Wally Pipp is best known for the circumstances surrounding his removal from the New York Yankees’ lineup. Being the player who directly precedes a legend is tough. Oh sure, the tavern reminiscing about when “that guy played for us” is glamorous, but mostly unfulfilling. Playing accomplishments grow lonely from neglect and, in the worst of cases, become irrelevant- head nod and fist bumps for you, Robert Eenhoorn.
Pipp’s a little different than Eenhoorn though. As this graph illustrates, the man could ball:
Pipp is roughly the 386th best player according to our WAR career leaderboards with an eyelash fewer than 39 career wins. To put that in perspective, he’s equal with or higher than players like Bobby Thomson and Juan Gonzalez; higher than Derek Lee, Rick Monday, and Edgar Renteria; within a few runs of players like Rico Carty, Kirk Gibson, and Bill Mazeroski. As the graph implied, Mr. Pipp could play some ball.
Some more about Pipp in order to answer the question: Just how good was Pipp anyways?
– He accumulated 10.8 WAR over the three seasons prior to losing his job. That registers as the seventh highest total among qualified first basemen. Considering the league had sixteen teams back then, that placement is not as good as it seems relatively.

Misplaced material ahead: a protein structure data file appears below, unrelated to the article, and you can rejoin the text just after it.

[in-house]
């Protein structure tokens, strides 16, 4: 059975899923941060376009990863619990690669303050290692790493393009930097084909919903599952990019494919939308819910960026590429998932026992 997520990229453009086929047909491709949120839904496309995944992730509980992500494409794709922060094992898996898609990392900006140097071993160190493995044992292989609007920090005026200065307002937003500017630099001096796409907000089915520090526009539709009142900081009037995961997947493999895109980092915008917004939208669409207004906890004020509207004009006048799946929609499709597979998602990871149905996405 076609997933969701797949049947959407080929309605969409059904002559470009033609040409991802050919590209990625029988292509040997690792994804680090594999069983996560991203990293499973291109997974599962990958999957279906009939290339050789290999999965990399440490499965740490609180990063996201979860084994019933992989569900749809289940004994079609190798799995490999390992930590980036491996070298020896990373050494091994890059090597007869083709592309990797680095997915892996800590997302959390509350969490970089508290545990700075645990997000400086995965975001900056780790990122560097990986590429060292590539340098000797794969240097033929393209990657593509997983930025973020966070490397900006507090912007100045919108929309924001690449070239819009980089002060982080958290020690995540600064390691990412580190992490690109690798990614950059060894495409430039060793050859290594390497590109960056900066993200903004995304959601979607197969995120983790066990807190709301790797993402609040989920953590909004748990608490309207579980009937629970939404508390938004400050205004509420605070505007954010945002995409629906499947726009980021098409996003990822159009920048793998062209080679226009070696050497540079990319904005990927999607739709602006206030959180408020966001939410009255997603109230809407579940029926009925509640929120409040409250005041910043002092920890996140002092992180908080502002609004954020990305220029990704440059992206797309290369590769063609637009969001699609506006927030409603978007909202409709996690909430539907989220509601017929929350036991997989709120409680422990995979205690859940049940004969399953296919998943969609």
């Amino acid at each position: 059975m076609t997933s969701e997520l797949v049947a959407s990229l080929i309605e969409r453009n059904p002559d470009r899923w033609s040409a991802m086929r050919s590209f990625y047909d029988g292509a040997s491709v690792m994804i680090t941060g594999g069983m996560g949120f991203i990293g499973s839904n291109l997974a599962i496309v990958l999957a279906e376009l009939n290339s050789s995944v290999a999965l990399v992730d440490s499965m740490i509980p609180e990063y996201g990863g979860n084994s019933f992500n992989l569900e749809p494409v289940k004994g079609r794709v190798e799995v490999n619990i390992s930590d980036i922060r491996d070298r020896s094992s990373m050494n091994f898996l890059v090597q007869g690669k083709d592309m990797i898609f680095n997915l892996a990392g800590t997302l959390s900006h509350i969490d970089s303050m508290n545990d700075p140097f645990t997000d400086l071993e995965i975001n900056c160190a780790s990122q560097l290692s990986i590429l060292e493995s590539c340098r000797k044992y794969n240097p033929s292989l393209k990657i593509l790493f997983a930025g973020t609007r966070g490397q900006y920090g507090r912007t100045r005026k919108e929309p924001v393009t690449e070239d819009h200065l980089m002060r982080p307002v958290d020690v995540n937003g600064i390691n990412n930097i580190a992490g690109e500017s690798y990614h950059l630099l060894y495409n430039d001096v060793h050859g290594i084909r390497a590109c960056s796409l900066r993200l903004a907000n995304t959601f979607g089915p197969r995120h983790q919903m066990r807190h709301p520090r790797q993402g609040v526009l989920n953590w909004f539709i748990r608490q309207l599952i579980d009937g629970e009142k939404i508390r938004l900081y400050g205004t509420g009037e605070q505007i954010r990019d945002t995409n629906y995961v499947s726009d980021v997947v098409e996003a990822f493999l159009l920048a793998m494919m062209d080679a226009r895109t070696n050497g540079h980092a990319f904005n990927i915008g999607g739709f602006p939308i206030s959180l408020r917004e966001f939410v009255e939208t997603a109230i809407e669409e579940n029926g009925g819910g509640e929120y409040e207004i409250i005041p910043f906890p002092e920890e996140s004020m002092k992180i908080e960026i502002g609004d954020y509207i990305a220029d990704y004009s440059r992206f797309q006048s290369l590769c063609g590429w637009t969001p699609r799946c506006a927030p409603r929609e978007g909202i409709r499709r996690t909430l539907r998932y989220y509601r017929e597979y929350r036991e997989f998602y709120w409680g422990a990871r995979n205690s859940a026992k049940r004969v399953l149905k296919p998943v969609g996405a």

– Pipp managed a .310/.365/.440 line over those three seasons– good for a wRC+ of 115. For comparison’s sake, Lyle Overbay had a 113 wRC+ over the last three seasons.
– If it’s not obvious by now, a lot of Pipp’s value is drawn from his fielding. Between 1922 and 1924, Pipp totaled 26 fielding runs. The next highest first baseman total was Lu Blue – a favorite of uninspired poets – at 18 runs. Therefore, there is a direct relationship between belief in fielding metrics and amount of regard towards Pipp’s value.
– Pipp’s final season with New York was shortened by injury. Although the exact reason for his removal from the starting lineup is a bit of a debate, he later suffered a fractured skull after being hit by a batting practice pitch. All and all, his season ended with 200 plate appearances and a .291 wOBA.
– Alas, there’s a reason Pipp is not the Yankees’ first base icon from the ‘20s. He managed 35 wins in 11 seasons. That Lou Gehrig guy’s three best seasons add up to 35.5 wins.
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